People say: "I'm into the blues." Well, I'm into music, and blues are part of music; therefore, if I'm into music I would touch on the blues, but not only that it's lopsided. You've got to have the whole vocabulary. There's also the lure1 of commercialism, of course some artists are lured into a commercial bag. We have a nice word for selling out, for losing your integrity it's called crossover. It's a nice way of saying: "I've abandoned my principles."
Well, a kind of crossover that goes on is the mixing of classical music with jazz players who divide their time, even, between the two. Is this a good thing, do you think?
There are some interesting things that have come out of that. It's good; I think that when they do a performance that part of it which comes through as the spirit of jazz will be there, if it exists. And if they also have the capacity to play classical music fine. Actually, my favourite music in all the world of all the music that I've ever heard is Ravel and Debussy.
Then Lester Young. That's the way I hear it. The first records I ever bought was the Budapest String Quartet playing the Debussy String Quartet I saved up my money and bought that first.
I'm not trying to sound like an oldtimer that says: "Bah humbug" to all these new things, but I don't think the electronic/ synthesiser scene is helping jazz at all. People are getting used to hearing real rotten synthesised sounds in place of the real ones. And no synthesiser is going to produce a Bunny Berigan or a Jack Teagarden or a Charlie Parker or a Lester Young.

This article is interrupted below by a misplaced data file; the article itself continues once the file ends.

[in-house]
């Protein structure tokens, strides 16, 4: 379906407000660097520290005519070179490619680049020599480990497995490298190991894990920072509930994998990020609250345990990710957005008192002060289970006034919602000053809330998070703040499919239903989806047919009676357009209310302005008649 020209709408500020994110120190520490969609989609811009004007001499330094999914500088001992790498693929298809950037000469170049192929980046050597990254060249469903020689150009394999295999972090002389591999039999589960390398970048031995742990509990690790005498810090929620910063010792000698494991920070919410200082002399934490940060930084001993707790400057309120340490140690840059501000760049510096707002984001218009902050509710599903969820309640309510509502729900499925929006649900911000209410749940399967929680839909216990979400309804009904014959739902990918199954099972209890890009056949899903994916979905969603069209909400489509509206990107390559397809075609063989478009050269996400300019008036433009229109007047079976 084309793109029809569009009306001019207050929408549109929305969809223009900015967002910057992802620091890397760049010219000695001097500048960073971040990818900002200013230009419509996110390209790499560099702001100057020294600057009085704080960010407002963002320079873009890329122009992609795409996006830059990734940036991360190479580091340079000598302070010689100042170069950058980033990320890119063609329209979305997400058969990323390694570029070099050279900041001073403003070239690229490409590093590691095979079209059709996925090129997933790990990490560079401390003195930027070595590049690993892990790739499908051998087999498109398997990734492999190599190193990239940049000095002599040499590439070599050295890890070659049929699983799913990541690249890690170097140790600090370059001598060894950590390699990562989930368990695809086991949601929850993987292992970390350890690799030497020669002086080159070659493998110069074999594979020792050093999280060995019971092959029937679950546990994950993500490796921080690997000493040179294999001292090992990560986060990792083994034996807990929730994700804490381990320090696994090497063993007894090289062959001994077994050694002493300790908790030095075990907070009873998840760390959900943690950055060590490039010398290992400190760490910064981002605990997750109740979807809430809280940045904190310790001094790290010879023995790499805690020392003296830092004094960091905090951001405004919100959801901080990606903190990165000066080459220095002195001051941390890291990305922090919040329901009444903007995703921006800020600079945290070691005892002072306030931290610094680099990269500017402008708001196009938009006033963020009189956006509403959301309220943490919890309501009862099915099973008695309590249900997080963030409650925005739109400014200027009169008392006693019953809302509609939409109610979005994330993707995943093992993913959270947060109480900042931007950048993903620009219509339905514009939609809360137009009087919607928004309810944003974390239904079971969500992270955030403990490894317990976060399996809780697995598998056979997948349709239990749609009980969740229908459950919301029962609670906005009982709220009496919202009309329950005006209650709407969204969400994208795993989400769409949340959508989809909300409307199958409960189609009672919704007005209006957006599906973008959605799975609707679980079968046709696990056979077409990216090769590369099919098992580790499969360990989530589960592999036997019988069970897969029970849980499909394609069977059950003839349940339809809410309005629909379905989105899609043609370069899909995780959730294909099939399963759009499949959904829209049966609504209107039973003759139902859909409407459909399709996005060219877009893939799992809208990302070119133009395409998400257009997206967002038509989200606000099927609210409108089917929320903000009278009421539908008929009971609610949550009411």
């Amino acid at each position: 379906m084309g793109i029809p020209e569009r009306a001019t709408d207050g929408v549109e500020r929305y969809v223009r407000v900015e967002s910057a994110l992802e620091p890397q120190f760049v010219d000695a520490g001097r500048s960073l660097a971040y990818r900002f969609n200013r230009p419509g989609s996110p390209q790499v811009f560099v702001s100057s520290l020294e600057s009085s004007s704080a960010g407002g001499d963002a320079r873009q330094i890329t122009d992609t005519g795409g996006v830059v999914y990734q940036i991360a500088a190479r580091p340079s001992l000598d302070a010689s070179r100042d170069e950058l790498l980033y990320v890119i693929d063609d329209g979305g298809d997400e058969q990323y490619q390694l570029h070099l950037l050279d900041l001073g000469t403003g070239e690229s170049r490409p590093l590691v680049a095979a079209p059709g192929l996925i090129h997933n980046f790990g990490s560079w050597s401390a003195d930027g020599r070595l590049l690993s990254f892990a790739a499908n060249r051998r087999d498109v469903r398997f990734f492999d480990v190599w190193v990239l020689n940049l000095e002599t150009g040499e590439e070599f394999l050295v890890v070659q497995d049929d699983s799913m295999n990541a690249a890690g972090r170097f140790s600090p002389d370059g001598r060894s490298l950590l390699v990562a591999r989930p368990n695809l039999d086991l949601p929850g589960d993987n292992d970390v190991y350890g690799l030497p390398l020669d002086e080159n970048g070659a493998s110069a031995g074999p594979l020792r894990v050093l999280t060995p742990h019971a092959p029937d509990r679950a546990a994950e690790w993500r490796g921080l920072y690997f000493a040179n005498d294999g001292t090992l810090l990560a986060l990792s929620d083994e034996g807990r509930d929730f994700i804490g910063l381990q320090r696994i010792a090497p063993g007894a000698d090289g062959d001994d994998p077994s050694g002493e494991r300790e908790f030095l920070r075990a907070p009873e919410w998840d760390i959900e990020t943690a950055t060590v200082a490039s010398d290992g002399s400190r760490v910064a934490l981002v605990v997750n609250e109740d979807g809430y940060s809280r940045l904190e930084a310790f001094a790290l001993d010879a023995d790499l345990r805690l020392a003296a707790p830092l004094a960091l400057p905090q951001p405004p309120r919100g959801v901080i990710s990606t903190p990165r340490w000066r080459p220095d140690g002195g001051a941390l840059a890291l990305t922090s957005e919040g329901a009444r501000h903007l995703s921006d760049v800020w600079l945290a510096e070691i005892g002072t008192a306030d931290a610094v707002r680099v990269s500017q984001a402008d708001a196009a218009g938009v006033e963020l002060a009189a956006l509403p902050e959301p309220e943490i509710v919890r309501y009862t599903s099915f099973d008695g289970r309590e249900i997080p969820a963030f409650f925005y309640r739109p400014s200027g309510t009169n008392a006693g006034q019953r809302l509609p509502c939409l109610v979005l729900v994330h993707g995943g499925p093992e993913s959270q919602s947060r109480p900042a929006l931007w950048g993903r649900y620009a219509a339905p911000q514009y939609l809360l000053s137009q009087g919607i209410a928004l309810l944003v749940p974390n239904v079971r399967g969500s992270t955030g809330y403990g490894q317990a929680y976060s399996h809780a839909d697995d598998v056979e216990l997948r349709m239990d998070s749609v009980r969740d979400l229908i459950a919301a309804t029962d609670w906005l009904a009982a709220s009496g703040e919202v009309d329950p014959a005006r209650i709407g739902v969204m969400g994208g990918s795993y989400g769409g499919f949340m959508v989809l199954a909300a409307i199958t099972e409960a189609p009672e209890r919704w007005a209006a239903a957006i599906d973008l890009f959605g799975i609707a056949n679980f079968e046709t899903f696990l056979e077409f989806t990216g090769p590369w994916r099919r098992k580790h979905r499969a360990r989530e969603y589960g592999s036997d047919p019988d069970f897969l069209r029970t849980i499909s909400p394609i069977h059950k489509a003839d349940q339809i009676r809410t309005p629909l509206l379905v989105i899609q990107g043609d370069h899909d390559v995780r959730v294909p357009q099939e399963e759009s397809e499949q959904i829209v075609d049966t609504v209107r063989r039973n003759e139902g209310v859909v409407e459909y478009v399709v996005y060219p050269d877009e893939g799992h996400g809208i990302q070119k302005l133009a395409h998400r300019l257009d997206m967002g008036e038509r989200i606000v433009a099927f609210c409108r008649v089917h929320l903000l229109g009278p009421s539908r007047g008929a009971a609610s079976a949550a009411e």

Have you a few words in summation of this enjoyable conversation?
Actually, life is very good for me, and I'm very grateful that I can make a living from playing and I mean' that; it's not false humility in a world today with so many people playing, and so many of them very accomplished in what they do.
I feel fortunate to be working, to be in good health, and to be satisfying enough people to earn a living and to play. If it were not the way of the world that each young person that comes up wants to do his own thing, then I would never have had a chance to become active in music there wouldn't have been a way to do it. We all want to have our moment on the stage, and do what we do.
Although I respected greatly what had gone before, I did not want to be like the people that preceded me I had other thoughts. For one thing, most of those people before me had come to the guitar from the banjo; they were banjo players who were forced by the musical conditions to become guitar players, and they had to make the most of it. George Van Eps, Allan Reuss, Dick McDonough and Carl Kress all started with the banjo; therefore their orientation was different than mine I started with the acoustic guitar.
That's a funny thing too: people ask me: "Can you play the acoustic guitar?" Same guitar, just without an amplifier. They seem to be amazed; someone says: "Well, I don't play the electric guitar like you do I play the acoustic guitar." It's the same thing.
Copyright © 1988, Les Tomkins. All Rights Reserved.